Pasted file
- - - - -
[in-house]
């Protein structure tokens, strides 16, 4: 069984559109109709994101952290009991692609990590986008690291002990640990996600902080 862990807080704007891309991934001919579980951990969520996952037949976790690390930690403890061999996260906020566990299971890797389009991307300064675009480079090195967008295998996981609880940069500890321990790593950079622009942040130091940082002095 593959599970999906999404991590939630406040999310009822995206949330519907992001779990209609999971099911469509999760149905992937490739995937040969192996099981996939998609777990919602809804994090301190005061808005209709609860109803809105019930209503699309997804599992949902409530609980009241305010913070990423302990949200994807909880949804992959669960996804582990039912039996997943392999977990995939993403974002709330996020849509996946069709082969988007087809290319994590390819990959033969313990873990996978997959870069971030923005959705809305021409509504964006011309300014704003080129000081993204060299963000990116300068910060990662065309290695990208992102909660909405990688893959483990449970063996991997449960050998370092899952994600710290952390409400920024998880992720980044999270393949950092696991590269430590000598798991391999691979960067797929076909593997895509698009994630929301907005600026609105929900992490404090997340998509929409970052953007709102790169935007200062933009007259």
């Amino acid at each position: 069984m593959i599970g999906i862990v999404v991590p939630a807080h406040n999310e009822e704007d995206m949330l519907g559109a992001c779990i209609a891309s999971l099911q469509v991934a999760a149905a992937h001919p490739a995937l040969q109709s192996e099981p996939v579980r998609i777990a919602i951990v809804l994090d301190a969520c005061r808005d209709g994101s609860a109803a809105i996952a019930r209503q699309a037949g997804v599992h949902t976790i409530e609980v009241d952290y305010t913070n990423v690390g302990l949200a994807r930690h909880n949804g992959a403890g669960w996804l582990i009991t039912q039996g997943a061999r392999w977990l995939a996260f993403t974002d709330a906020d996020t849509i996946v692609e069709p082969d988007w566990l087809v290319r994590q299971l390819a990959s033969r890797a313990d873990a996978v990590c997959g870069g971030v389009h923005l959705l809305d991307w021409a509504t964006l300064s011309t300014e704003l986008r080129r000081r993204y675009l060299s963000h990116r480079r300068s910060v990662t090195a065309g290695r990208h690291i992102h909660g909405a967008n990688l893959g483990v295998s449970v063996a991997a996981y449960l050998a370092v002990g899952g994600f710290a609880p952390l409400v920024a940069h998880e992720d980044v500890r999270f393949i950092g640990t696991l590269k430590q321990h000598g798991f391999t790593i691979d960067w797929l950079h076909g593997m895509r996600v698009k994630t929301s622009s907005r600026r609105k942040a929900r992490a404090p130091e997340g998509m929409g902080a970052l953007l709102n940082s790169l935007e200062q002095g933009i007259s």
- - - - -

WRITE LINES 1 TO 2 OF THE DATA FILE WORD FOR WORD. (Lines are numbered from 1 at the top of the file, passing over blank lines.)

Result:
[in-house]
């Protein structure tokens, strides 16, 4: 069984559109109709994101952290009991692609990590986008690291002990640990996600902080 862990807080704007891309991934001919579980951990969520996952037949976790690390930690403890061999996260906020566990299971890797389009991307300064675009480079090195967008295998996981609880940069500890321990790593950079622009942040130091940082002095 593959599970999906999404991590939630406040999310009822995206949330519907992001779990209609999971099911469509999760149905992937490739995937040969192996099981996939998609777990919602809804994090301190005061808005209709609860109803809105019930209503699309997804599992949902409530609980009241305010913070990423302990949200994807909880949804992959669960996804582990039912039996997943392999977990995939993403974002709330996020849509996946069709082969988007087809290319994590390819990959033969313990873990996978997959870069971030923005959705809305021409509504964006011309300014704003080129000081993204060299963000990116300068910060990662065309290695990208992102909660909405990688893959483990449970063996991997449960050998370092899952994600710290952390409400920024998880992720980044999270393949950092696991590269430590000598798991391999691979960067797929076909593997895509698009994630929301907005600026609105929900992490404090997340998509929409970052953007709102790169935007200062933009007259």